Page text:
When immigration activists take to the streets Thursday for a series of May Day marches in downtown Los Angeles, their message will be largely directed at President Obama.
"The president needs to be pressured to use the authority that he has to keep families together," said the Rev. David Farley, pastor at Echo Park United Methodist Church, who is helping to organize the protests.
As the window for Congress to pass an immigration overhaul bill narrows, activists are increasingly turning their attention to the president, urging him to use his executive powers to slow deportations. In actions across the country, protesters have labeled Obama "deporter in chief."
Activists cite immigration statistics showing that deportations have risen since Obama took office. But a recent Times analysis of the statistics shows that much of that rise is attributable to a change in the way deportations are counted. In fact, immigrants living illegally in most of the continental U.S. are less likely to be deported today than before Obama came to office, according to the data.
Stephen Legomsky, a professor of immigration law who previously served in the Obama administration as chief counsel for U.S. Citizenship and Immigration Services, says activists are unfair and unwise to target Obama.
He pointed to the presidential order known as Deferred Action for Childhood Arrivals, which grants temporary legal status to immigrants who were brought to the United States as children, as proof of Obama's efforts to bring relief to some immigrants.
"At a time when the opposing party has been relentlessly attacking the administration in the hope of gaining control of Congress, the friendly fire from those who have every reason to be supportive is not just unfair and mystifying, it is damaging," Legomsky said.
Maria Elena Durazo, the head of the Los Angeles County Federation of Labor, which is organizing one of Thursday's marches, says it is essential to keep the heat on Obama, who recently ordered the director of the Homeland Security Department to review the way immigration laws are handled.
"The facts on the ground are that it's still a crisis," Durazo said, citing members of her union who face deportation even though they did not commit serious crimes. "I think that he needs to do a lot more."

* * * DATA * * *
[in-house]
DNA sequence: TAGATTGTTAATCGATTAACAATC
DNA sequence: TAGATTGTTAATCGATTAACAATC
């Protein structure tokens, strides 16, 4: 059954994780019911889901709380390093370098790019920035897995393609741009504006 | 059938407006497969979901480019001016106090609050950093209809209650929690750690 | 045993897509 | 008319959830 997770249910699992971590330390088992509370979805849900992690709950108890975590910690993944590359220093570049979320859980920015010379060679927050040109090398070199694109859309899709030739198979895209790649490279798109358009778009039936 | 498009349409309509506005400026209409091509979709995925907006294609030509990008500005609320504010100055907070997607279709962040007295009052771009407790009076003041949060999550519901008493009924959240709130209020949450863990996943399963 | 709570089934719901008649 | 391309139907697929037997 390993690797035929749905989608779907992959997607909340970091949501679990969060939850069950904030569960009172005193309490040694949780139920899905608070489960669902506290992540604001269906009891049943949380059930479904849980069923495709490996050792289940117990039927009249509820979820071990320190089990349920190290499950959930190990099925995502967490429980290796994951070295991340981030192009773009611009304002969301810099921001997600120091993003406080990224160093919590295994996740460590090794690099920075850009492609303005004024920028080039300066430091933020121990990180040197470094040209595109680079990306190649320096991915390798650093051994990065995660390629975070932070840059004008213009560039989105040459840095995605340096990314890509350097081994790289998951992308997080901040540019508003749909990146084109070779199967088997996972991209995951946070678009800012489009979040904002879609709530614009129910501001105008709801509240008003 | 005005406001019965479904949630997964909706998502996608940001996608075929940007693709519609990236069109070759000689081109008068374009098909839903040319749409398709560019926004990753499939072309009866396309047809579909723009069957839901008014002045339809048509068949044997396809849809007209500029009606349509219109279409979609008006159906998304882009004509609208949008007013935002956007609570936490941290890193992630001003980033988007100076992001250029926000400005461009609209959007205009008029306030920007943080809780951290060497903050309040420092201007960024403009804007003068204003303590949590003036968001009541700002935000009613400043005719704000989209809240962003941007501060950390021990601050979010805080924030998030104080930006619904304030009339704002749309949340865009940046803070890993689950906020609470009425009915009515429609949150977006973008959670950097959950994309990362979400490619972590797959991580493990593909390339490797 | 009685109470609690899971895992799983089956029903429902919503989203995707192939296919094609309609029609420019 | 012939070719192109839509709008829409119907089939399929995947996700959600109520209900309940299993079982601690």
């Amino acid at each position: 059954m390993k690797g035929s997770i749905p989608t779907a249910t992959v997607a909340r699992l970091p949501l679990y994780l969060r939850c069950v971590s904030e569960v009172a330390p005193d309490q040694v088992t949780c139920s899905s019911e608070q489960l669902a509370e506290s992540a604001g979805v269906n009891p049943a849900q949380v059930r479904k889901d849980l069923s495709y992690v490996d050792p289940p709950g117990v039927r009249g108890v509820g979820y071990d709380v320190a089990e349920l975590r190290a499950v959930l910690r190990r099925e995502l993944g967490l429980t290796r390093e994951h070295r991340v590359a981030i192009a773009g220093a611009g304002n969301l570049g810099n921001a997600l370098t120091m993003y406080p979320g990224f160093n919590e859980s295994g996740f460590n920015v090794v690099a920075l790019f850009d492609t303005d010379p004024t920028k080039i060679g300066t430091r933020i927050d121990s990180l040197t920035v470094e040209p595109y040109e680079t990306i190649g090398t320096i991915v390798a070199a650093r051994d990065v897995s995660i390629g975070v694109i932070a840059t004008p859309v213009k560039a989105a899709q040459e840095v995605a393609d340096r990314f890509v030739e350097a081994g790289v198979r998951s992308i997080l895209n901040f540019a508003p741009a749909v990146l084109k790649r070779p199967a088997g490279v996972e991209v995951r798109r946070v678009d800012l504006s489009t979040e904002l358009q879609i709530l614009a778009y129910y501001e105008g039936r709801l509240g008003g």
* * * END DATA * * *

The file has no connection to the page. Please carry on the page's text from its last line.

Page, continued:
She said the president could start by cutting back on a program that instructs local law enforcement officers to collaborate with federal immigration agents in order to identify and deport people who are in the country illegally.
Durazo said her group would also continue to put pressure on House Republicans, who have not taken up a vote on a bipartisan bill passed by the Senate last year that would lay out a path for people here illegally to apply for citizenship. Immigrant supporters have asked members of Congress to vote on the Senate bill or to craft a similar law that achieves the same thing. Republican leaders in the House have said they will take up a series of smaller bills instead, with a priority on securing the nation's borders before any path to citizenship is granted.
Organizers of Thursday's marches say they don't expect the crowds to be anywhere near the size they were in 2006, when hundreds of thousands of people turned out in Los Angeles to protest proposed legislation that would have classified immigrants in the country illegally as felons.
Traditionally a day of protest for the labor movement, May Day has in recent years also become a national day of protest for immigrant rights groups. The first protest Thursday is scheduled to begin at 10 a.m. at the intersection of Cesar E. Chavez Avenue and North Broadway. Co-organized by labor and immigrant rights groups, protesters will call for an end to deportations as well as a higher minimum wage for workers.
Other immigrant groups are planning protests downtown later that day.